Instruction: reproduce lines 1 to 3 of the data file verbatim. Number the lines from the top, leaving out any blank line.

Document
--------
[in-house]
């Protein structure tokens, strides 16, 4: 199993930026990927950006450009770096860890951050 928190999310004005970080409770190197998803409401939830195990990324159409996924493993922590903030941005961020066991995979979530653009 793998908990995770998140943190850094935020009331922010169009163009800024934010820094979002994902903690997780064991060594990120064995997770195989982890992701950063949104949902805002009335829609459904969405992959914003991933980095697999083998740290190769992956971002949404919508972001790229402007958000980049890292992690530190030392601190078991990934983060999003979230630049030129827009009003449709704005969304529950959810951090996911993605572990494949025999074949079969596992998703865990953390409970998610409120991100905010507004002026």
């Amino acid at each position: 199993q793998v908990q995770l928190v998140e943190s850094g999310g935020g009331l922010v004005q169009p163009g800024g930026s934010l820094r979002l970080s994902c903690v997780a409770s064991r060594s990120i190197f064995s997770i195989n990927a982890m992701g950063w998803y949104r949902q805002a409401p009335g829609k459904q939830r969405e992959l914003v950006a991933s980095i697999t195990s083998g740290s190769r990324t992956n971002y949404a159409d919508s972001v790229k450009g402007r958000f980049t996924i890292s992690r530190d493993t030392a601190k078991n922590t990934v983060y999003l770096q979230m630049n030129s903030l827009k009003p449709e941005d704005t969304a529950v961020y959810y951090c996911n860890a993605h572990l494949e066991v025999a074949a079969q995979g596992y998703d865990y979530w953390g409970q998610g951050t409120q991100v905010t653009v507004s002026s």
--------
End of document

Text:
[in-house]
């Protein structure tokens, strides 16, 4: 199993930026990927950006450009770096860890951050 928190999310004005970080409770190197998803409401939830195990990324159409996924493993922590903030941005961020066991995979979530653009 793998908990995770998140943190850094935020009331922010169009163009800024934010820094979002994902903690997780064991060594990120064995997770195989982890992701950063949104949902805002009335829609459904969405992959914003991933980095697999083998740290190769992956971002949404919508972001790229402007958000980049890292992690530190030392601190078991990934983060999003979230630049030129827009009003449709704005969304529950959810951090996911993605572990494949025999074949079969596992998703865990953390409970998610409120991100905010507004002026």
């Amino acid at each position: 199993q793998v908990q995770l928190v998140e943190s850094g999310g935020g009331l922010v004005q169009p163009g800024g930026s934010l820094r979002l970080s994902c903690v997780a409770s064991r060594s990120i190197f064995s997770i195989n990927a982890m992701g950063w998803y949104r949902q805002a409401p009335g829609k459904q939830r969405e992959l914003v950006a991933s980095i697999t195990s083998g740290s190769r990324t992956n971002y949404a159409d919508s972001v790229k450009g402007r958000f980049t996924i890292s992690r530190d493993t030392a601190k078991n922590t990934v983060y999003l770096q979230m630049n030129s903030l827009k009003p449709e941005d704005t969304a529950v961020y959810y951090c996911n860890a993605h572990l494949e066991v025999a074949a079969q995979g596992y998703d865990y979530w953390g409970q998610g951050t409120q991100v905010t653009v507004s002026s």